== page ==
Features


Specifications

Brand
Original Stationery
Model

Our Slime Maker Buying Guide

If you’re interested in trying a new activity with your children, consider slime making. Slime making offers plenty of fun both during and after the creation process.

Purchasing the right slime maker kit allows you to get all the necessary supplies at once so you and your children can focus on the activity. Many slime maker kits feature kid-safe versions of items like mixing tools, small containers, glue, slime activator and various add-ins like dyes and glitter.

Some kits may be messier because they require mixing ingredients in open bowls. If you’d like to reduce this, you can instead look for sets that include a special mixing station. With these, you’ll get a device that has a closed chamber and a handle, which can be used for mess-free mixing. The resulting slime can be transferred into a container once the process is completed.

Another option is to get a slime maker that features some pre-made slimes. That way, your child can take the pre-made slime out of the container and play with it right away. These kits may still contain mix-ins so your kid can customize the slime with less mess.

You’ll want to keep slime types in mind so that you purchase the kit that makes the kind your child likes. Many kits make the traditional stretchy slime in many colors, but some also make slime with cloud-like, crunchy, buttery or clay-like textures. There’s even slime that fizzes, glows in the dark or is scented.

Also, know that slime kits often come with plenty of add-ins to decorate the slime or give it special properties. For example, you might get an ice cream-themed kit that makes slime with sprinkles for a unique texture. Beads, glitter and small trinkets are also common additions.

Most slime makers come with enough ingredients for you to make several containers and try out multiple slime types. Such kits give your child a lot of variety, last for several play sessions and work for group activities as well. However, you might also opt for a set that creates one or two containers of a specific slime type. This smaller kit offers the advantage of not ending up wasting a lot of materials if your child loses interest in slime-making.

DWYM Fun Fact

Did you know these interesting slime facts?

  • The DIY slime craze really took off around 2016 when people started showing their slime creations and offering tutorials on social media sites.
  • Slime has been around for decades, though. Mattel offered a ready-made product called “Slime” way back in 1976. The green slime was extra-stretchy and came in a container that resembled a trash can.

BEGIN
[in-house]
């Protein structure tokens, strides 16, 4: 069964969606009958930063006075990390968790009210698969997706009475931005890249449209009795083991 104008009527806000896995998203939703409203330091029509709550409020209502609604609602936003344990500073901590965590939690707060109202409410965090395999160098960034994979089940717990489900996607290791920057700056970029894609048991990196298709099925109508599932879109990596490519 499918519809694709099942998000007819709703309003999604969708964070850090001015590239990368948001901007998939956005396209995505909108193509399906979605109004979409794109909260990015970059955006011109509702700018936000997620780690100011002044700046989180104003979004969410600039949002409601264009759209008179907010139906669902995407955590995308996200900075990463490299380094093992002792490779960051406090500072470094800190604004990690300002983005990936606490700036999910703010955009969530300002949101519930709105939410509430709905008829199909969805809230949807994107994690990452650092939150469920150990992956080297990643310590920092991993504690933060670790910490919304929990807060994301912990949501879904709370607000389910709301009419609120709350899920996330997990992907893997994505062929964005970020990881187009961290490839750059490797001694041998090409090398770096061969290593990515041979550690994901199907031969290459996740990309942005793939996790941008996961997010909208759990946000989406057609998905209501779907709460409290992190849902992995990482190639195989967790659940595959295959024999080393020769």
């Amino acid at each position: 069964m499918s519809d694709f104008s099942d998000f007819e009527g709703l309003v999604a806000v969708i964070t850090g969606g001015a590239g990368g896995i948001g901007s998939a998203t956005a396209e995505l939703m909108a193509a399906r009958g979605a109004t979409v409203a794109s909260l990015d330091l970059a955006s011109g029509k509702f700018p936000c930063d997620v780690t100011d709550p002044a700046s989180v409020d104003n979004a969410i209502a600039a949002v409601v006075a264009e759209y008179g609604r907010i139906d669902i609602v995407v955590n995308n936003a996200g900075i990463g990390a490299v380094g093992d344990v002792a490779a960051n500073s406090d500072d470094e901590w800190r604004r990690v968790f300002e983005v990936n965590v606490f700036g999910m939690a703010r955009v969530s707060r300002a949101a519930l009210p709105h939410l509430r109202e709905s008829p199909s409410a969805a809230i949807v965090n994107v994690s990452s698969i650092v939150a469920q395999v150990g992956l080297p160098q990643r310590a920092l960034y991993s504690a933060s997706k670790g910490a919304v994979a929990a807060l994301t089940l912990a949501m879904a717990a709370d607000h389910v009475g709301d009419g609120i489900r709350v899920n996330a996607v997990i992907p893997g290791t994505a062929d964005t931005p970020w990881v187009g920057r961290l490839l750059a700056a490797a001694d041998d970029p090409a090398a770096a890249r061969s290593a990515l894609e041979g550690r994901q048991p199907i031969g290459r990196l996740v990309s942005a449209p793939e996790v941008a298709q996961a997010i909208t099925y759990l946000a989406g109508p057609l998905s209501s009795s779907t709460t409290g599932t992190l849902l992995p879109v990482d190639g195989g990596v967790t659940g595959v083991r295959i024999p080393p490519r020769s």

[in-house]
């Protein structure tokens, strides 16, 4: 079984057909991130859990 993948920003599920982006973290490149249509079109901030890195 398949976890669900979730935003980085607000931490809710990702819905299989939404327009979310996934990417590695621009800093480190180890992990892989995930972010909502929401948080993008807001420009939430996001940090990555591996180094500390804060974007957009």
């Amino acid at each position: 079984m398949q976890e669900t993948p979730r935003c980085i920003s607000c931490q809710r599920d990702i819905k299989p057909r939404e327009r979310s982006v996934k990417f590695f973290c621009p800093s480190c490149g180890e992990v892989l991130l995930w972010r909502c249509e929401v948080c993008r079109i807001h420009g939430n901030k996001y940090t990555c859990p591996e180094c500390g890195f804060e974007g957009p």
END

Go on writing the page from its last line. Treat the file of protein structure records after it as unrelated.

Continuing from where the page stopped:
• While they’re less common, kits that let you make edible slime do exist. This slime uses food ingredients like candy, cornstarch and powdered sugar to make a safe and sweet treat.
  • Playing around with slime isn’t just fun. It can also offer stress relief and even help children with their fine motor skills. The process of making slime also teaches children basics about chemical reactions as they mix ingredients together and knead the slime to see what results.

The Slime Maker Tips and Advice

  • While making slime usually involves a simple process of mixing glue and a slime activator, you should always read the slime maker’s instructions fully. Different recipes apply to specific slime types, and manufacturers’ ingredients vary. Your kid will need to know which add-ins to use to get the desired result.
  • Slime makers often contain ingredients different from what you might use when making homemade slime. So, it’s best to avoid substituting any ingredients from home unless the slime maker’s instructions say it’s OK.
  • Be aware that slime can present health hazards if ingested and that some slime ingredients may irritate your child’s hands, even if the kit’s ingredients are advertised as being non-toxic. Children should always wash their hands after playing with slime. If they have any cuts on their hands, you may also want them to wear gloves during the slime-making process.
  • Supervise children while they’re using their slime maker kit. Not only can you monitor for any potential safety issues, but you can also help your child fix problems they encounter while making slime.
  • It’s common to experience issues with the slime’s texture as a result of using the wrong amount of slime activator. Using too little will leave you with slime that’s too thin and sticky to work with, while using too much can leave you with slime that’s too rubbery. More kneading can sometimes help get that proper slime feel.
  • To make sure the slime lasts as long as possible, put it away right after playtime. The slime maker might already offer containers for storage. Otherwise, you can use items from home, like resealable storage bags or plastic containers with lids.

About The Author

Ashley Donohoe 

Ashley Donohoe is an Ohio-based writer and small business owner with a background in business, technology and personal finance. When she's not researching and writing, she spends her time playing piano, making crafts and learning new things. She has 10 years of experience writing for various online publications.